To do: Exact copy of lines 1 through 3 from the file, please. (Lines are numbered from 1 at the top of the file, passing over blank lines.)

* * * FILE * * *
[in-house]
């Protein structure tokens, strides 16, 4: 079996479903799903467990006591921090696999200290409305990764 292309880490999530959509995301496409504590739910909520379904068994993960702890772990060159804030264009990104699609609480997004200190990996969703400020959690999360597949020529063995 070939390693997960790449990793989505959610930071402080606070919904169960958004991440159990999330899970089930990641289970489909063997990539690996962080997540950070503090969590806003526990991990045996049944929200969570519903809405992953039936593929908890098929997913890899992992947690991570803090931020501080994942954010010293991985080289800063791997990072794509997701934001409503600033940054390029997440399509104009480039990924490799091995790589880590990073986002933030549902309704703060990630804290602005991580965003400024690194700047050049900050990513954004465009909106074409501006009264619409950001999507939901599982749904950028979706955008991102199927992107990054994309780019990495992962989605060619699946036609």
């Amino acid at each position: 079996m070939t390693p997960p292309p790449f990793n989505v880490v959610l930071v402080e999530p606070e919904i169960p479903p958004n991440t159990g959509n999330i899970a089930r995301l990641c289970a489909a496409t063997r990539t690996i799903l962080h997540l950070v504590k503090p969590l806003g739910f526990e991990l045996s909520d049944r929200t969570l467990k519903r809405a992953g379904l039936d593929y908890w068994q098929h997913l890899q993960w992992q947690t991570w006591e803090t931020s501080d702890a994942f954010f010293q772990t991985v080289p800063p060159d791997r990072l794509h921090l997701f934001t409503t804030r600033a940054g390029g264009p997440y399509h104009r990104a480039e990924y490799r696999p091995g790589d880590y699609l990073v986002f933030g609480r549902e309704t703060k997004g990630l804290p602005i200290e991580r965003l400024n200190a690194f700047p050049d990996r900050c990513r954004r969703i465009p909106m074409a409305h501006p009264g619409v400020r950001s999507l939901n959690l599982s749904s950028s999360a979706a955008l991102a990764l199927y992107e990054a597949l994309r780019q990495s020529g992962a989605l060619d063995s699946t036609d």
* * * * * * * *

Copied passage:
[in-house]
């Protein structure tokens, strides 16, 4: 079996479903799903467990006591921090696999200290409305990764 292309880490999530959509995301496409504590739910909520379904068994993960702890772990060159804030264009990104699609609480997004200190990996969703400020959690999360597949020529063995 070939390693997960790449990793989505959610930071402080606070919904169960958004991440159990999330899970089930990641289970489909063997990539690996962080997540950070503090969590806003526990991990045996049944929200969570519903809405992953039936593929908890098929997913890899992992947690991570803090931020501080994942954010010293991985080289800063791997990072794509997701934001409503600033940054390029997440399509104009480039990924490799091995790589880590990073986002933030549902309704703060990630804290602005991580965003400024690194700047050049900050990513954004465009909106074409501006009264619409950001999507939901599982749904950028979706955008991102199927992107990054994309780019990495992962989605060619699946036609």
């Amino acid at each position: 079996m070939t390693p997960p292309p790449f990793n989505v880490v959610l930071v402080e999530p606070e919904i169960p479903p958004n991440t159990g959509n999330i899970a089930r995301l990641c289970a489909a496409t063997r990539t690996i799903l962080h997540l950070v504590k503090p969590l806003g739910f526990e991990l045996s909520d049944r929200t969570l467990k519903r809405a992953g379904l039936d593929y908890w068994q098929h997913l890899q993960w992992q947690t991570w006591e803090t931020s501080d702890a994942f954010f010293q772990t991985v080289p800063p060159d791997r990072l794509h921090l997701f934001t409503t804030r600033a940054g390029g264009p997440y399509h104009r990104a480039e990924y490799r696999p091995g790589d880590y699609l990073v986002f933030g609480r549902e309704t703060k997004g990630l804290p602005i200290e991580r965003l400024n200190a690194f700047p050049d990996r900050c990513r954004r969703i465009p909106m074409a409305h501006p009264g619409v400020r950001s999507l939901n959690l599982s749904s950028s999360a979706a955008l991102a990764l199927y992107e990054a597949l994309r780019q990495s020529g992962a989605l060619d063995s699946t036609d």